Governor of Mississippi
Governor Phil Bryant
PO Box 139
Jackson, MS 39205
Fax: 1 601 359 3741
Salutation: Dear Governor

And here is why Amnesty calls for this action (slightly adapted):

Michael Brawner is due to be executed in Mississippi on 12 June for a quadruple murder in 2001. His pre-trial representation was mostly conducted by a “law clerk” who had failed his state bar exam, and only became a practicing lawyer on the first day of the trial.

On 25 April 2001, 24-year-old Michael Brawner shot dead Barbara Brawner, from whom he had been divorced the  previous month, her parents, Jane and Carl Craft, and his four-year-old daughter, Candice Paige Brawner, at the Craft  home in rural northern Mississippi. He was arrested the following day at his fiancée’s apartment.

The trial judge appointed a lawyer for the indigent Michael Brawner, and appointed a “law clerk” to assist. This individual was a law school graduate who had failed his state bar exam. He managed to pass the exam in early 2002, and was admitted to the practice of law on 8 April 2002, the first day of the Brawner trial. The judge appointed him as co-counsel on the defense, and noted that he was “in court today for the first time as a lawyer”. According to Brawner’s current lawyers, it was the clerk who had handled the bulk of the pre-trial defense work. For example, he, not the lawyer,discussed with Michael Brawner the prosecution’s offer of a life-without-parole sentence in return for a guilty plea, which Brawner rejected, and advised Brawner on whether he should plead not guilty by reason of insanity (which was the plea eventually submitted). The only defense witness presented at the guilt phase was the defendant, with no expert evidence to support the insanity plea. After a three-day guilt phase, the jury deliberated for half an hour before finding Brawner guilty of four counts of capital murder.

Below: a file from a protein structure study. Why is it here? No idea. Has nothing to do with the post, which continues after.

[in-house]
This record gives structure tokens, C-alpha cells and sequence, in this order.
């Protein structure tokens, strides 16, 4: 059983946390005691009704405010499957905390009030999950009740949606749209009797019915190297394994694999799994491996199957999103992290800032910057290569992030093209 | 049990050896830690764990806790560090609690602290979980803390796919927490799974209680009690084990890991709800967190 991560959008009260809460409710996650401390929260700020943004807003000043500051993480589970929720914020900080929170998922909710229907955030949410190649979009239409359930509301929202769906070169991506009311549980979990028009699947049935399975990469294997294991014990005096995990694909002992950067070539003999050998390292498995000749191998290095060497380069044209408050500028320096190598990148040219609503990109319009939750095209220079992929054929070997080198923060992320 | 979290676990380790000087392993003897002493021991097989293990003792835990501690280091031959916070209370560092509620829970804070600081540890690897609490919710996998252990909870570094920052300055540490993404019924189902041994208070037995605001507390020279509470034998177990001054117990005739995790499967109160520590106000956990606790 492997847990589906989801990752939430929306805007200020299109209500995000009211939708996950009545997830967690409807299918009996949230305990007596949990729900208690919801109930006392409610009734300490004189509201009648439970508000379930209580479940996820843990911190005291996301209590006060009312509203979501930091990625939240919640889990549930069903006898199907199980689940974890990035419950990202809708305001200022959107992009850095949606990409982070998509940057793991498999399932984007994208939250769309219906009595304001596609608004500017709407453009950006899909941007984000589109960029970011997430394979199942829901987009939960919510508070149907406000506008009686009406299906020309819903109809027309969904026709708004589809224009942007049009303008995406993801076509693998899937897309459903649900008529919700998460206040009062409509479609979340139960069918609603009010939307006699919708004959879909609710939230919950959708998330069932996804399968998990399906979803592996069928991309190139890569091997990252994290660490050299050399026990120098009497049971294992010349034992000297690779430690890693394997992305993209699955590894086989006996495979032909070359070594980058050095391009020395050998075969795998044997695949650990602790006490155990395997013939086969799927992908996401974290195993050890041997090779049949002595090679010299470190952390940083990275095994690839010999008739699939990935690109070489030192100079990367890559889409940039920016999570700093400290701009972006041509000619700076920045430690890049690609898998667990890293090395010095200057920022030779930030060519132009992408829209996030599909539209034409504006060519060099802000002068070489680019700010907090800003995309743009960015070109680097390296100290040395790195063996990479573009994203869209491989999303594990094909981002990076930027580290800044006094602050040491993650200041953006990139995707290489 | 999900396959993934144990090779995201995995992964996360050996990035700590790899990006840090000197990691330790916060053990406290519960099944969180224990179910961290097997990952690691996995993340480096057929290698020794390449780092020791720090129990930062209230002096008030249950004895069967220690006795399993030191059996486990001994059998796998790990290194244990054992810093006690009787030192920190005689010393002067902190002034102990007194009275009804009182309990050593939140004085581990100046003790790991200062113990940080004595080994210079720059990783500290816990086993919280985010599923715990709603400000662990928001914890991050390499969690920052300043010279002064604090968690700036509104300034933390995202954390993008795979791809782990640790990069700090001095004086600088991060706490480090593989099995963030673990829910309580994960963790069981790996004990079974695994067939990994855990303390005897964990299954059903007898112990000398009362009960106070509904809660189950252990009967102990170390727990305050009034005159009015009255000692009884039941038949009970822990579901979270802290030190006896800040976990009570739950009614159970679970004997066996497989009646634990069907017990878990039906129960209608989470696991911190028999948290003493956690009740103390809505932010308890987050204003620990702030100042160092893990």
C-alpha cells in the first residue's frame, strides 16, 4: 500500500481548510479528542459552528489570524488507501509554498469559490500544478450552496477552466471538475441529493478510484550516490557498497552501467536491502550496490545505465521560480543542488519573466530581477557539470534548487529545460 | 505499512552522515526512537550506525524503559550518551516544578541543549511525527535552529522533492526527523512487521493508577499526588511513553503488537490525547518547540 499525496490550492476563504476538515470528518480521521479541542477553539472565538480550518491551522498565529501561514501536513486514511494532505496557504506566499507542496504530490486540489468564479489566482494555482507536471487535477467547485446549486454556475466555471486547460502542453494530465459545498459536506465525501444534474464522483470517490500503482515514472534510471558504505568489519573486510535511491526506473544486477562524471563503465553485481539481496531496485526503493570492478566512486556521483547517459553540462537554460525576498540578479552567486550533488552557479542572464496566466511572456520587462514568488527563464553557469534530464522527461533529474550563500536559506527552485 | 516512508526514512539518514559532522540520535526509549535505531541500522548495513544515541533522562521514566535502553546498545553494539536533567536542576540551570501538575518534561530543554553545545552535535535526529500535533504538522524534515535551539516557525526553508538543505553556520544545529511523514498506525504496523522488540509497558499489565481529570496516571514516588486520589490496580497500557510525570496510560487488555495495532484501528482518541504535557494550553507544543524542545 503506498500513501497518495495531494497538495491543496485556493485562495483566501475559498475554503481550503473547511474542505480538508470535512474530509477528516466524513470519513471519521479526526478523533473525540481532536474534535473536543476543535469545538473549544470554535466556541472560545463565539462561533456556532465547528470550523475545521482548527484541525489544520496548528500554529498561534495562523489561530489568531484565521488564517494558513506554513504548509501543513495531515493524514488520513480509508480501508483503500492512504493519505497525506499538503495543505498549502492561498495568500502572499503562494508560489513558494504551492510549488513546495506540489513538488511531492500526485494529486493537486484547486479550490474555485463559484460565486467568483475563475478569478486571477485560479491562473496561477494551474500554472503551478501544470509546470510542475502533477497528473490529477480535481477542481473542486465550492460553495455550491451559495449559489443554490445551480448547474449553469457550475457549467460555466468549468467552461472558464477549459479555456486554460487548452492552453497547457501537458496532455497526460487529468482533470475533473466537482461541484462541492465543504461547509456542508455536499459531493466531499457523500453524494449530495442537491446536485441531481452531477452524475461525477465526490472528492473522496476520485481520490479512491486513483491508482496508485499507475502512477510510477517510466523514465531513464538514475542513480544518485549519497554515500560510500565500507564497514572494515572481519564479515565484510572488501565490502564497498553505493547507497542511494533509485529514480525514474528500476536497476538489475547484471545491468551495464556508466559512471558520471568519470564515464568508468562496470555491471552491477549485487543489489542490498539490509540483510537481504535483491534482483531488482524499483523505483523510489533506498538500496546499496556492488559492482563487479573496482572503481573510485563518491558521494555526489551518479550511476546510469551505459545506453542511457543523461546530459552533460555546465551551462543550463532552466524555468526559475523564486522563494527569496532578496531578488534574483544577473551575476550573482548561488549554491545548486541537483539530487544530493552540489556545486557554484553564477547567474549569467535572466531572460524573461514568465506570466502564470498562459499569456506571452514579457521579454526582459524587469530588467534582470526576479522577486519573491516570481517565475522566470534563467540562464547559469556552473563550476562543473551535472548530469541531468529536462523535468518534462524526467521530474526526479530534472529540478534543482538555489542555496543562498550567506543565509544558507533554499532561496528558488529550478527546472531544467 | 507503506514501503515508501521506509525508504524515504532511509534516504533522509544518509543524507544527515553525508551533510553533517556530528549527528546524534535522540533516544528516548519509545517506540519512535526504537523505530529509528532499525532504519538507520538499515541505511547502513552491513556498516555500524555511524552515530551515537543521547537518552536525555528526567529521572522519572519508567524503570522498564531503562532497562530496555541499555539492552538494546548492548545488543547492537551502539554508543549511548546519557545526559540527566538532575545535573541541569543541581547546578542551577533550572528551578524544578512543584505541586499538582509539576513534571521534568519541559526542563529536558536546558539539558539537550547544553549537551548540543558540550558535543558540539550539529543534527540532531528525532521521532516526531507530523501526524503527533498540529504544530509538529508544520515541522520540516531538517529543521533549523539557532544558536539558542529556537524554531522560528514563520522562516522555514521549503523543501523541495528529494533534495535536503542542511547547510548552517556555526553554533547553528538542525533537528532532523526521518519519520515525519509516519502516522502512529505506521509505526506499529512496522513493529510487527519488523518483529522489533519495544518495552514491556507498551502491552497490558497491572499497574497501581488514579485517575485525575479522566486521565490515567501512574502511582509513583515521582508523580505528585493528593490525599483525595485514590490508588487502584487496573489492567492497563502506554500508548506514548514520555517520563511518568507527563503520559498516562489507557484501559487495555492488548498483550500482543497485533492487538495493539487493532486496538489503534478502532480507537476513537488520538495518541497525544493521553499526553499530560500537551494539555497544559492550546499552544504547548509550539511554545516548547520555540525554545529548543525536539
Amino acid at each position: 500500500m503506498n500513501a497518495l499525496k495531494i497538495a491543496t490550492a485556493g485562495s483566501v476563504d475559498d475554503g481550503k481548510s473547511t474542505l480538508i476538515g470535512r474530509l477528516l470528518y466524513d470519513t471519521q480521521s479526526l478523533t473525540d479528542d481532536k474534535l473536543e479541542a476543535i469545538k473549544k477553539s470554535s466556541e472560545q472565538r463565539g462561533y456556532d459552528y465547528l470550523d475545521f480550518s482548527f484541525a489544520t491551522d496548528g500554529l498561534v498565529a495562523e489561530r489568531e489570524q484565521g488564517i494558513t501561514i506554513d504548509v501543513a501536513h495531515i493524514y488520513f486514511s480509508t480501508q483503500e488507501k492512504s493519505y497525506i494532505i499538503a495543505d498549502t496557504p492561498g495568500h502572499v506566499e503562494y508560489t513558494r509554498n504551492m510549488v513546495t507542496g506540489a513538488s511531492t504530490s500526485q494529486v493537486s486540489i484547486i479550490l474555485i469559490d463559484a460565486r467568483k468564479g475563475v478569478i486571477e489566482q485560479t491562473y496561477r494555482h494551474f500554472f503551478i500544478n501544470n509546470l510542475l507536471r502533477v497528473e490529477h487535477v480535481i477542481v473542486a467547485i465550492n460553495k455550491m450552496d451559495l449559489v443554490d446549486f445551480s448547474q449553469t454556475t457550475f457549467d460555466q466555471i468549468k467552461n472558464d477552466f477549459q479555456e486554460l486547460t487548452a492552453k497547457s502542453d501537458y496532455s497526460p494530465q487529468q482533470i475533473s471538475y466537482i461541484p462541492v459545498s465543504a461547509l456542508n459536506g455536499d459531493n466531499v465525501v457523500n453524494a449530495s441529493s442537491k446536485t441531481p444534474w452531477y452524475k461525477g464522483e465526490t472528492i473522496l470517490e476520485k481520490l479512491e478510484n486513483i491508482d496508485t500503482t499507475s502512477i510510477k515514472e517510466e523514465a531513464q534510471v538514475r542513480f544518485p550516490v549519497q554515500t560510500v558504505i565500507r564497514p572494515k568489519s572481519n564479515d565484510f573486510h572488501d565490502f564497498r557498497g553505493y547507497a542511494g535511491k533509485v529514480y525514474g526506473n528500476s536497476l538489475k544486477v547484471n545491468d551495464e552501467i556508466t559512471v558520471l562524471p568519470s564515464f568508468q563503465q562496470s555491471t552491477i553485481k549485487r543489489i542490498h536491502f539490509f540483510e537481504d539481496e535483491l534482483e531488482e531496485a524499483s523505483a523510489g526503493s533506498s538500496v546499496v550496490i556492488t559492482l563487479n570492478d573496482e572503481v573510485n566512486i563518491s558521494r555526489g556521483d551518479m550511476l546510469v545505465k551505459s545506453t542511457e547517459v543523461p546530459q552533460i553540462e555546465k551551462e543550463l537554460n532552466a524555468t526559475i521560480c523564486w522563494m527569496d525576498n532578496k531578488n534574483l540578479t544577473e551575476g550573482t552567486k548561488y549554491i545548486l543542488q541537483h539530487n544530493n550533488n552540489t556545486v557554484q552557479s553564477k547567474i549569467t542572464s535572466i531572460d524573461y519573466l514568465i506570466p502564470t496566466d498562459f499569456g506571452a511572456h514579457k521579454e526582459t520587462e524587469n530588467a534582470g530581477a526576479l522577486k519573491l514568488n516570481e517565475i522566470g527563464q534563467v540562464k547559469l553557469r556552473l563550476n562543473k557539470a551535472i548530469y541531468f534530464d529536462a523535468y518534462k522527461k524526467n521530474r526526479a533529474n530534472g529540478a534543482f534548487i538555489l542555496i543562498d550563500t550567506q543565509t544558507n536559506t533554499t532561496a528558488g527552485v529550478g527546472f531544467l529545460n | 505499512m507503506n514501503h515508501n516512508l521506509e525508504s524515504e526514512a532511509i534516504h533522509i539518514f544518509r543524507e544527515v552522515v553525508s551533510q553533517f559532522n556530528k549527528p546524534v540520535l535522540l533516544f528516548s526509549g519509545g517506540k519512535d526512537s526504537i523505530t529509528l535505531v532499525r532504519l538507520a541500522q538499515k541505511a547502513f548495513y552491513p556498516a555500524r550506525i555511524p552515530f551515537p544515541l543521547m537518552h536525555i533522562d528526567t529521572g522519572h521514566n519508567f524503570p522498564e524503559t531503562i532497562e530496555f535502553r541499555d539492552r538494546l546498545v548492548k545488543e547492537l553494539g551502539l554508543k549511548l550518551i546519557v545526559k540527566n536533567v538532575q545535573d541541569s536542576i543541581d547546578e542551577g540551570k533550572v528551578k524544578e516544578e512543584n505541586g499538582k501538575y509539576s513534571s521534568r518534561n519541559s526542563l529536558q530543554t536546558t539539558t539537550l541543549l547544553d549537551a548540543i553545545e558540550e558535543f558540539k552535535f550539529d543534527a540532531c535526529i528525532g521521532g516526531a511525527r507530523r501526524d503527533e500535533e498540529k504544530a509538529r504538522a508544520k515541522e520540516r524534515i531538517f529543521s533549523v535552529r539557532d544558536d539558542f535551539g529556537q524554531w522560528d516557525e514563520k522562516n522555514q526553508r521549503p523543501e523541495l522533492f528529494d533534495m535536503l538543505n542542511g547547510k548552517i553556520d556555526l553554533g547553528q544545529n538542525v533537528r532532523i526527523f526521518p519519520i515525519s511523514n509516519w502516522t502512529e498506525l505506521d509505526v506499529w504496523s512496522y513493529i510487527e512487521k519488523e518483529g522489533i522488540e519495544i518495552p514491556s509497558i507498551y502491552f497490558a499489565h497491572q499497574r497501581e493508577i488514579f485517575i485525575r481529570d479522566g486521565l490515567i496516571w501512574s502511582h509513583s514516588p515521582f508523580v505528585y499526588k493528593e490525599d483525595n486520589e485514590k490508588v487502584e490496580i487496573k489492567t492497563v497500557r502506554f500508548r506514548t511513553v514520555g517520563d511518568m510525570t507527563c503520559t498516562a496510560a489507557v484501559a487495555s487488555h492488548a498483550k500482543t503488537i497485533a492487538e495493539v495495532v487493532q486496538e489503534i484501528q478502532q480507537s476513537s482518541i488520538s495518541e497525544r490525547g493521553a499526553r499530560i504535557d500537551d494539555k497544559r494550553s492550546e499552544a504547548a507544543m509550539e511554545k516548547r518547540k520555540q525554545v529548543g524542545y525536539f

The lead lawyer delegated the preparation of mitigating evidence to the clerk, but the latter’s time sheets indicate that he did no investigation to this end. Towards the end of the guilt phase of the trial, the lead lawyer asked the defendant (outside the jury’s presence): “Mr Brawner, do you wish me to try and get you ‘life’ or ‘life without parole’, if you are, in fact, found guilty of any of these counts by the jury? In other words, it’s what the lawyers call ‘put on a mitigation case’…”